Blood Iron and Copper Levels Abnormally Low in FA, Study Says

Blood Iron and Copper Levels Abnormally Low in FA, Study Says

High uptake of iron and copper by cells, caused by an insufficiency of frataxin — the protein lacking in Friedreich’s ataxia (FA) — leads to a decrease in the levels of these trace metals in the blood, a study shows. The researchers say this finding may have application in future clinical trials.

The findings of the study, “Assessment of cell-free levels of iron and copper in patients with Friedreich’s ataxia,” were published in BioMetals.

FA is a rare, genetic, progressive disease that affects the nerves and muscles. The disease is caused by the repetition of three nucleotides — the building blocks of DNA — specifically, one guanine (G) and two adenines (A), in the first intron of the FXN gene. An intron is a region of the gene that does not encode for a protein.

This leads to a significant decrease in the levels of frataxin, a protein involved in iron metabolism that is encoded by the FXN gene. That deficiency, in turn, leads to the accumulation of iron deposits inside cells of the heart and brain.

“Although role of iron in neurodegeneration is an unequivocally accepted fact however, the accumulation of another trace element, copper in the neuronal and cardiac cells has been reported in FA patients suggesting its possible role in the FA pathogenesis [disease development],” the investigators said.

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Given that iron and copper levels are abnormally high inside cells of FA patients, the researchers hypothesized that the levels of these same trace metals found outside the cells — in the blood — also were likely to be abnormal.

To test this hypothesis, a team from the All India Institute of Medical Sciences (AIIMS) in New Delhi examined the levels of these trace metals in the plasma of FA patients. The researchers measured the iron and copper levels in the plasma of 25 patients who had a confirmed genetic diagnosis of FA, and compared them with those of 25 age- and sex-matched healthy individuals (controls).

Results showed the mean levels of iron found in the plasma of FA patients were significantly lower than in the healthy individuals (6.2 µmol/L versus 15.2 µmol/L). Likewise, the mean levels of copper were significantly decreased among FA patients, compared with controls (8.15 µmol/L versus 17.5 µmol/L).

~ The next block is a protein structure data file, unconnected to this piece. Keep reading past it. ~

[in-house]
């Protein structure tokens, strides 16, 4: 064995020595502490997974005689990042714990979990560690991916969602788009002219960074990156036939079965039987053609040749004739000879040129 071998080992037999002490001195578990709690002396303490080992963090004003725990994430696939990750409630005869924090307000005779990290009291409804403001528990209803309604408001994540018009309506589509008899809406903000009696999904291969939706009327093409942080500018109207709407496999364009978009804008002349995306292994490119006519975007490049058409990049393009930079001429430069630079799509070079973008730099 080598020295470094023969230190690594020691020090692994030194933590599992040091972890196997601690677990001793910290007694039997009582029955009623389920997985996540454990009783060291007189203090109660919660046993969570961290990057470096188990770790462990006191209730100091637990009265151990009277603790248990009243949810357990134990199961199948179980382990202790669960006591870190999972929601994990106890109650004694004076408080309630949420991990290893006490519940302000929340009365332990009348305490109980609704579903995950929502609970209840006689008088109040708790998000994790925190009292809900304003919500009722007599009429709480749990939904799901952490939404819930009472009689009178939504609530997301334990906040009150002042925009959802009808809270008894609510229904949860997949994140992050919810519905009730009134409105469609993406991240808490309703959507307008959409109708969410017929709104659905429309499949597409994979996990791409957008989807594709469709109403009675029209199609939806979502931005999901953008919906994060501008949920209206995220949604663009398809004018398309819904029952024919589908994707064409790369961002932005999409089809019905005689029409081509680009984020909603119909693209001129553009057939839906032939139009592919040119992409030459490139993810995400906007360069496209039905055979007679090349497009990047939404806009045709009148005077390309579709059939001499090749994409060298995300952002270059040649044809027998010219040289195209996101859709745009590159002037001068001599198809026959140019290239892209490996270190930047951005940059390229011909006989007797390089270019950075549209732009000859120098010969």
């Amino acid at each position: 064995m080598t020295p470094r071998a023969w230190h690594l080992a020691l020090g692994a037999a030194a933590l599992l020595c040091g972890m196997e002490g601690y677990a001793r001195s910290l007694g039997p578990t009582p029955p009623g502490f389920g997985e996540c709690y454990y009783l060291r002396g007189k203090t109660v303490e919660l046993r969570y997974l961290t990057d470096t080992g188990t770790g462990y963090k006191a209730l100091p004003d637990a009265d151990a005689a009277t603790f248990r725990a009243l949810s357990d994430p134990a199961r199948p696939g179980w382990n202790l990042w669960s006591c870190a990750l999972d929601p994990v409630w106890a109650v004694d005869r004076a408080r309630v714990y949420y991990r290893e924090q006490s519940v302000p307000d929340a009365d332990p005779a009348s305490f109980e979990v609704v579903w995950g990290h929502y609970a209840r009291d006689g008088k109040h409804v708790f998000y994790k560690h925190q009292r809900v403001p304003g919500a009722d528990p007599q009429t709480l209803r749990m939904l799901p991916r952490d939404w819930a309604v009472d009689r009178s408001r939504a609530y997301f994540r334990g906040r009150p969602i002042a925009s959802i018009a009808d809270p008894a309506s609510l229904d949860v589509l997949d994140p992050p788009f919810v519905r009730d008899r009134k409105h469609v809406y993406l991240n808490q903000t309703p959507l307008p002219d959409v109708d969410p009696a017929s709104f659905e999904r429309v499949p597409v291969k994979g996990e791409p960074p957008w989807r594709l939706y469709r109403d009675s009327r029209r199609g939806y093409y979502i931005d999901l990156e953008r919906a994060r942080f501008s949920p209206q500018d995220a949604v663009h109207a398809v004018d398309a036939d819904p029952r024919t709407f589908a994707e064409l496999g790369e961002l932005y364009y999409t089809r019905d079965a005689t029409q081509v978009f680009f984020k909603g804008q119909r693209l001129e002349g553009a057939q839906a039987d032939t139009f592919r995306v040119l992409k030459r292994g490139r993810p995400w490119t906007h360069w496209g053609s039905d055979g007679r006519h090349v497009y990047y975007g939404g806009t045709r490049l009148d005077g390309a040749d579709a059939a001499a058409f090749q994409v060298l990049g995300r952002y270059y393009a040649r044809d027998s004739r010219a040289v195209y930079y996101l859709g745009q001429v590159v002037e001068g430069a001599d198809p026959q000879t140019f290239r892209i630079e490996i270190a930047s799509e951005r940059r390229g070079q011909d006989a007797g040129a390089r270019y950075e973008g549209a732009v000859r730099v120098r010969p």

“Present results clearly prove abnormal distribution of extra-cellular [outside cells] iron in FA patients, which is in accordance with the well established fact of intracellular [inside cells] iron overload, which is the key feature of the pathogenesis of this disease,” the researchers said.

“It appears that intracellular sequestration of trace metals in FRDA patients (due to low frataxin) results in their sub-optimal levels in blood plasma (extra-cellular) an observation that can find prognostic application in clinical trials, particularly in iron-chelated drugs [medications that bind and sequestrate iron],” they added.

Joana is currently completing her PhD in Biomedicine and Clinical Research at Universidade de Lisboa. She also holds a BSc in Biology and an MSc in Evolutionary and Developmental Biology from Universidade de Lisboa. Her work has been focused on the impact of non-canonical Wnt signaling in the collective behavior of endothelial cells — cells that make up the lining of blood vessels — found in the umbilical cord of newborns.
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Joana is currently completing her PhD in Biomedicine and Clinical Research at Universidade de Lisboa. She also holds a BSc in Biology and an MSc in Evolutionary and Developmental Biology from Universidade de Lisboa. Her work has been focused on the impact of non-canonical Wnt signaling in the collective behavior of endothelial cells — cells that make up the lining of blood vessels — found in the umbilical cord of newborns.
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